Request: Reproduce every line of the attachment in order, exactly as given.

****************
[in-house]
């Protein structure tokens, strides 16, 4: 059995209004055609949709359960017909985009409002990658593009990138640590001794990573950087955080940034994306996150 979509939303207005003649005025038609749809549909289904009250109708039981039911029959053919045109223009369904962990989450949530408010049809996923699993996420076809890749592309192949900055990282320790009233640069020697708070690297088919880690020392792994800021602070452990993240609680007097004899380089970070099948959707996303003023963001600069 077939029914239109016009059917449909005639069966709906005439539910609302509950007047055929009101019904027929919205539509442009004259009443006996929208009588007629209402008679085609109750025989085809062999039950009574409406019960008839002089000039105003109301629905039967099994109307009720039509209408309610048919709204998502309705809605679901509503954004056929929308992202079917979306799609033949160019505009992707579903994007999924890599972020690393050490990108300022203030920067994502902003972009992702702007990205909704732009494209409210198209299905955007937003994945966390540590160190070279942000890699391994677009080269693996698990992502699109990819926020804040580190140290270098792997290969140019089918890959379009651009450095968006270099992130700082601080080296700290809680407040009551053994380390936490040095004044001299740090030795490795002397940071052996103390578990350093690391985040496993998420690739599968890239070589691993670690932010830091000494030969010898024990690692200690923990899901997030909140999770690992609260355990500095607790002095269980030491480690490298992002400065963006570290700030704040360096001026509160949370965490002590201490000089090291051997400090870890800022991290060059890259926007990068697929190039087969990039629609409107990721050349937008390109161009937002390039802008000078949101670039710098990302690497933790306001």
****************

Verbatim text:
[in-house]
């Protein structure tokens, strides 16, 4: 059995209004055609949709359960017909985009409002990658593009990138640590001794990573950087955080940034994306996150 979509939303207005003649005025038609749809549909289904009250109708039981039911029959053919045109223009369904962990989450949530408010049809996923699993996420076809890749592309192949900055990282320790009233640069020697708070690297088919880690020392792994800021602070452990993240609680007097004899380089970070099948959707996303003023963001600069 077939029914239109016009059917449909005639069966709906005439539910609302509950007047055929009101019904027929919205539509442009004259009443006996929208009588007629209402008679085609109750025989085809062999039950009574409406019960008839002089000039105003109301629905039967099994109307009720039509209408309610048919709204998502309705809605679901509503954004056929929308992202079917979306799609033949160019505009992707579903994007999924890599972020690393050490990108300022203030920067994502902003972009992702702007990205909704732009494209409210198209299905955007937003994945966390540590160190070279942000890699391994677009080269693996698990992502699109990819926020804040580190140290270098792997290969140019089918890959379009651009450095968006270099992130700082601080080296700290809680407040009551053994380390936490040095004044001299740090030795490795002397940071052996103390578990350093690391985040496993998420690739599968890239070589691993670690932010830091000494030969010898024990690692200690923990899901997030909140999770690992609260355990500095607790002095269980030491480690490298992002400065963006570290700030704040360096001026509160949370965490002590201490000089090291051997400090870890800022991290060059890259926007990068697929190039087969990039629609409107990721050349937008390109161009937002390039802008000078949101670039710098990302690497933790306001």